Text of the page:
Topic or Issue: Christopher Columbus – Hero or Villain?
Compiled by: Crystal Merrifield & Susan Stewart
Standard 1 — History
Students will describe the historical movements that influenced the development of the
United States from pre-Columbian times up to 1800 with an emphasis on the American
Revolution and the founding of the United States.
Historical Knowledge 5.1.1 – Give examples of early cultures and settlements that
existed in North America prior to contact with Europeans
Historical Knowledge 5.1.2 – Examine accounts of early European explorations of North
Historical Knowledge 5.1.3 – Identify and compare historic Indian groups at the
beginning of the European exploration in the late 15th and 16th centuries.
Historical Knowledge 5.1.4 – Trace the major land and water routes of European
explorers and examine their individual stories and reasons for exploration.
Research Capabilities 5.1.22 Identify and interpret primary source and secondary source
materials that pertain to a problem confronting people during the founding period of the
READING: Comprehension and Analysis of Nonfiction and
Students read and understand grade-level-appropriate material. The selections in the
Indiana Reading List (www.doe.state.in.us/standards/readinglist.html) illustrate the
quality and complexity of the materials to be read by students. At Grade 5, in addition to
regular classroom reading, students read a variety of nonfiction, such as biographies,
books in many different subject areas, magazines and periodicals, reference and
technical materials, and online information.
Structural Features of Informational and Technical Materials
5.2.1 Use the features of informational texts, such as formats, graphics, diagrams,
illustrations, charts, maps, and organization, to find information and support
Example: Locate specific information in a social studies textbook by using its
organization, sections on different world regions, and textual features, such as
headers, maps, and charts.
5.2.4 Draw inferences, conclusions, or generalizations about text and support them
with textual evidence and prior knowledge.
Example: Use a guidebook, such as Discovering Fossils: How to Find and
Identify Remains of the Prehistoric Past (Fossils & Dinosaurs) by Frank A.
Garcia, to gain information and make predictions about the identification of
fossils found in everyday surroundings.
5.2.6 Follow multiple-step instructions in a basic technical manual.
Expository (Informational) Critique
5.2.5 Distinguish among facts, supported inferences, evidence, and opinions in text.
Example: Identify facts and opinions in a newspaper editorial or editorial page
Students compute with whole numbers*, decimals, and fractions and understand the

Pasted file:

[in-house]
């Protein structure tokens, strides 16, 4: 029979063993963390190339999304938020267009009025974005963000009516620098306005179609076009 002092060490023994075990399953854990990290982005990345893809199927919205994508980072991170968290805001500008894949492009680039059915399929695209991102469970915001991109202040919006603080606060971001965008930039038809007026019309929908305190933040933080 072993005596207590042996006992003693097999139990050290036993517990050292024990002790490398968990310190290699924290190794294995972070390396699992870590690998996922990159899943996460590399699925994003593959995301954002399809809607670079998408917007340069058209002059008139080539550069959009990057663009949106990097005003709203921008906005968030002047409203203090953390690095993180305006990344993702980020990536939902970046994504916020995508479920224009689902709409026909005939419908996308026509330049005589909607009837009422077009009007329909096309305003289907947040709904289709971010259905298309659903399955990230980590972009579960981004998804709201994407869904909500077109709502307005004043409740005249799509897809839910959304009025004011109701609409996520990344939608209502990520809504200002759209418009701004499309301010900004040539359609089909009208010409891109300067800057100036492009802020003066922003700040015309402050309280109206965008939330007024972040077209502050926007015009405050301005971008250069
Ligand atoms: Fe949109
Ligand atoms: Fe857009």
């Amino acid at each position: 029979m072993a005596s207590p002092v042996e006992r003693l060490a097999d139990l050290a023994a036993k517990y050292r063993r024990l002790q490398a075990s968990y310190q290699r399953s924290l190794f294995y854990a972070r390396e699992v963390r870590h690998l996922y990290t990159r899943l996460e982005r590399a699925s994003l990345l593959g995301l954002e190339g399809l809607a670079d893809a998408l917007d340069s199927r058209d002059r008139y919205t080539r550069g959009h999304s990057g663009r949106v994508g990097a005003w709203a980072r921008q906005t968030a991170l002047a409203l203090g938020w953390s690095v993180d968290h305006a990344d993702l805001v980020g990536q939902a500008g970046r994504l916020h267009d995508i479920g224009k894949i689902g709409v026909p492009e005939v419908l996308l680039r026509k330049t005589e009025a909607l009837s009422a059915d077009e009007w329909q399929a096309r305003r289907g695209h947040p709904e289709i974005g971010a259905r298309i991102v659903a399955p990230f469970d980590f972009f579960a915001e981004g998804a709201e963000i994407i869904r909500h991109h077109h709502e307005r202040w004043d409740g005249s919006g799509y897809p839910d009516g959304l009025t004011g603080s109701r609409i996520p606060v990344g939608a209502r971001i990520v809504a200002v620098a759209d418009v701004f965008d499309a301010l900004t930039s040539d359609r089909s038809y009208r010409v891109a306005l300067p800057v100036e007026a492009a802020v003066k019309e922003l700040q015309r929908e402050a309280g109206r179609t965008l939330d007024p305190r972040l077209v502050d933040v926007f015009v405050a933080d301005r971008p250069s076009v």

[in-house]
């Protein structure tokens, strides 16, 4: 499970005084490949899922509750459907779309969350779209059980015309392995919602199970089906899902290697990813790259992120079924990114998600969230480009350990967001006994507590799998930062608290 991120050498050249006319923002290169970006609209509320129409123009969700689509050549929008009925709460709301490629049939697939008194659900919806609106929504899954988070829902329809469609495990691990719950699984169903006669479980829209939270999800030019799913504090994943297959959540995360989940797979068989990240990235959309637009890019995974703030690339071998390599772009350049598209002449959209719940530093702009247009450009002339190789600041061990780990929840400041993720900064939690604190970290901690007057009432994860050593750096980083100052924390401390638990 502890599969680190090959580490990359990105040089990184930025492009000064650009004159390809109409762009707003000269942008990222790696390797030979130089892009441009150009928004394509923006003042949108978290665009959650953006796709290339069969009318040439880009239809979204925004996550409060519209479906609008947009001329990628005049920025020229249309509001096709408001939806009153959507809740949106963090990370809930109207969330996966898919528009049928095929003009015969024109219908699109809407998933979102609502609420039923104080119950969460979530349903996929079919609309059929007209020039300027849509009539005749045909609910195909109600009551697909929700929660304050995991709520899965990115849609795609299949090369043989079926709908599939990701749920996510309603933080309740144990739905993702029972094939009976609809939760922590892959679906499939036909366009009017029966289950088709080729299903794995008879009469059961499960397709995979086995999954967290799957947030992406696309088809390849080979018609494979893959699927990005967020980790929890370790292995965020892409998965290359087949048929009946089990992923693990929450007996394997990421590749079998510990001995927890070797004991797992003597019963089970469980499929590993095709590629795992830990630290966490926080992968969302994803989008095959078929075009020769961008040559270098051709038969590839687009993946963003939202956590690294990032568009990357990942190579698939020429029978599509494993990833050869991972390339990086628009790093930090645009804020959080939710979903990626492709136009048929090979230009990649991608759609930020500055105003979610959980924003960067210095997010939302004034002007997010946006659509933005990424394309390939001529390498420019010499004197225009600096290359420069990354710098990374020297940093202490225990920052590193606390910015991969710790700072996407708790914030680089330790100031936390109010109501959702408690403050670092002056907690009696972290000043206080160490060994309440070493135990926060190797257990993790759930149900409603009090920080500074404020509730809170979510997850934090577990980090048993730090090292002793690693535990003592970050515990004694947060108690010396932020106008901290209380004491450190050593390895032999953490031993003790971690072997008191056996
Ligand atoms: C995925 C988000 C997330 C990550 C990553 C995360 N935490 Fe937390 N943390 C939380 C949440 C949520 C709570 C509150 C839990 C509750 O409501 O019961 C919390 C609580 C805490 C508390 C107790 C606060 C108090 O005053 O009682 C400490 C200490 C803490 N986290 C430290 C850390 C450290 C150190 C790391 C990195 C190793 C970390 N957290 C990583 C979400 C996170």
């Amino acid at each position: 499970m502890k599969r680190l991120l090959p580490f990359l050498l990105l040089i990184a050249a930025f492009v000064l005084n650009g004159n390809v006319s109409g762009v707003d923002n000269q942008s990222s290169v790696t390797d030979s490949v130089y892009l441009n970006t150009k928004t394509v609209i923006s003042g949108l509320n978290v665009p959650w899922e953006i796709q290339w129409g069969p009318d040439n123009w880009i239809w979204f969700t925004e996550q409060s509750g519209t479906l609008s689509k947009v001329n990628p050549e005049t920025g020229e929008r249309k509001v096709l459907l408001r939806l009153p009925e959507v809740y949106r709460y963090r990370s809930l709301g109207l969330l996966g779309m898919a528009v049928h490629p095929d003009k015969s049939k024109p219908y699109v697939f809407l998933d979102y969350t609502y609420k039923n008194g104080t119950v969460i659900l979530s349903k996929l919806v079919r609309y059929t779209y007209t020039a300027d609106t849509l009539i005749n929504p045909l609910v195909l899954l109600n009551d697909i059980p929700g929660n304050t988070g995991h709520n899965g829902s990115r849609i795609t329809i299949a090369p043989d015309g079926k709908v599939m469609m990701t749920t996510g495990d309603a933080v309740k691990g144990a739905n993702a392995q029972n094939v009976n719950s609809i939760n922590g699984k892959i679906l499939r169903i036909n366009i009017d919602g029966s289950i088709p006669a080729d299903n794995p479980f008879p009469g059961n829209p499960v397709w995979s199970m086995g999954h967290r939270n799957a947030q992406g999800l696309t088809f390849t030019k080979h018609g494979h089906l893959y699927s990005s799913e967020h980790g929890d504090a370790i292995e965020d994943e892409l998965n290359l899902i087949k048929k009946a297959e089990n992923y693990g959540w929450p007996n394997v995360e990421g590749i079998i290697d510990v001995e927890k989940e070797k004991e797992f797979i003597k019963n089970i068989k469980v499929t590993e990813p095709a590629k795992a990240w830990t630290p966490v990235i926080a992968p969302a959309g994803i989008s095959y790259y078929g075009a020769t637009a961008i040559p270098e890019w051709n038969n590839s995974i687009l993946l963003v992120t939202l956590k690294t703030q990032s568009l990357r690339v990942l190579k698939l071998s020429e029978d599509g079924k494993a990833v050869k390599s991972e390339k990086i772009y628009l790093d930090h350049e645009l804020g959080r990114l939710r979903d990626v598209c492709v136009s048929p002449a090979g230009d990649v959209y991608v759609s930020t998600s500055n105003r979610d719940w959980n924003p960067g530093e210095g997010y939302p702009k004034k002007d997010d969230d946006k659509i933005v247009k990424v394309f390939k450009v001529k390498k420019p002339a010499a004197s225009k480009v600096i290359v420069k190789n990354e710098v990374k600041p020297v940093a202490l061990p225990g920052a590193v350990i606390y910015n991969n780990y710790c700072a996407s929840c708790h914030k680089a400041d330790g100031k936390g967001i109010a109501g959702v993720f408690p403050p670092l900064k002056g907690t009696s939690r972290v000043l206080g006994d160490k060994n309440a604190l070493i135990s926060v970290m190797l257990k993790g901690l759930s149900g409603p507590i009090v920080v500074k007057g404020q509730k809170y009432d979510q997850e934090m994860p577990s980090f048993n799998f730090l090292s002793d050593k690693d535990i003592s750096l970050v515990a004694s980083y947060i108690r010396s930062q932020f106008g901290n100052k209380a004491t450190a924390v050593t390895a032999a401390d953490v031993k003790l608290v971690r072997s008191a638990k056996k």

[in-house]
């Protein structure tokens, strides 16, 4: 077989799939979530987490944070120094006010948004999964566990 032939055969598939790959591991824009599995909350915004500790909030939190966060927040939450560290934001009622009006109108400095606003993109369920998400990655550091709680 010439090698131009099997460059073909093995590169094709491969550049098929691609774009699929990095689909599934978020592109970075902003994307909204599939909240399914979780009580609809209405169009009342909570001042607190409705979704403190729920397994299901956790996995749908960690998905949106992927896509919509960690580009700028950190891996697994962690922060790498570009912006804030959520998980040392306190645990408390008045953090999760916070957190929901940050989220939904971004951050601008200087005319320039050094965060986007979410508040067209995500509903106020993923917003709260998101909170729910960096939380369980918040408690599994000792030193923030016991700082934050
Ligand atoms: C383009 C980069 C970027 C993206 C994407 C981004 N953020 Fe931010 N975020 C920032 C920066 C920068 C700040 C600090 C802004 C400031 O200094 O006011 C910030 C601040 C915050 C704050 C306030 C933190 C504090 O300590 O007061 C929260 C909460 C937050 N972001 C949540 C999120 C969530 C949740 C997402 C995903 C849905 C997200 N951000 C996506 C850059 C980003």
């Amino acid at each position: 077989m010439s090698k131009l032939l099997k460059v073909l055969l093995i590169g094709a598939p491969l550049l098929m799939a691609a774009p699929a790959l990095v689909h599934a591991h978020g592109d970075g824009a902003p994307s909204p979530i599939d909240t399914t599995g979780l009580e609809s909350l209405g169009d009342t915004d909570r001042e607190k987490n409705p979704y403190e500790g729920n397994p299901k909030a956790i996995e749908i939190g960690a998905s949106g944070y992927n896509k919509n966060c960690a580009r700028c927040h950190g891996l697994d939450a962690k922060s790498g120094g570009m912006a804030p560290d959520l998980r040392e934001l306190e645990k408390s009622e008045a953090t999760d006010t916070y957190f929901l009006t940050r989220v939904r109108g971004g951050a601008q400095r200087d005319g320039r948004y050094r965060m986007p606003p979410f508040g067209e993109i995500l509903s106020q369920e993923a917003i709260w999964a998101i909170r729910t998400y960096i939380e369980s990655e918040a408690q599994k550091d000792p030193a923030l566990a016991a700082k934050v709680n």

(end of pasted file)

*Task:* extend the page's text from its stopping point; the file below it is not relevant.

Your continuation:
relationship among decimals, fractions, and percents. They understand the relative
magnitudes of numbers. They understand prime* and composite* numbers.
5.1.4 Interpret percents as a part of a hundred. Find decimal and percent equivalents
for common fractions and explain why they represent the same value.
Example: Shade a 100-square grid to show 30%. What fraction is this?
Identify: How can I personalize this activity for my students?
Have you ever heard someone say to you, “I am doing this for your own good, or this
hurts me more than it hurts you?”
Have you ever been doing something like organizing a kickball game and everyone
having fun and then another person comes along and tries to change everything?
Define: What activity can I use to ignite student interest?
Myth or Fact Survey and Cartoon
Investigate: What resources will I use to provide background information and
Social Studies Textbook
People’s History of the United States 1492 – Present by Howard Zinn, 1999
Primary Source Readers/Teacher Created Materials– Christopher Columbus by Wendy
Discover the Life of an Explorer Christopher Columbus by Trish Kline, 1992
Columbus Day by Paul Showers, 1965
What Came to be Called America http://www.loc.gov/exhibits/1492/america.html
IMA Hero: Christopher Columbus
Lesson Plan – Columbus Day/Reader’s Theatre
Native Americans-American Indians-The First People of Native America
Putting Columbus in His Place http://www.csmonitor.com/1992/0311/11191/html
Native Americans Plan Program to Counter Columbus Festivities
On the High Seas with Columbus http://www.csmonitor.com/1992/1009/09161.html
Christopher Columbus http://indians.org/welker/columbu1.htm
Alphabet Soup – Columbus Day http://www.alphabet-soup.net/columbus/columbus.html
Daily Lesson Plan
Despite Protests, Denver’s Columbus Day Parade Resumes
Columbus: Was he a hero or a Villain?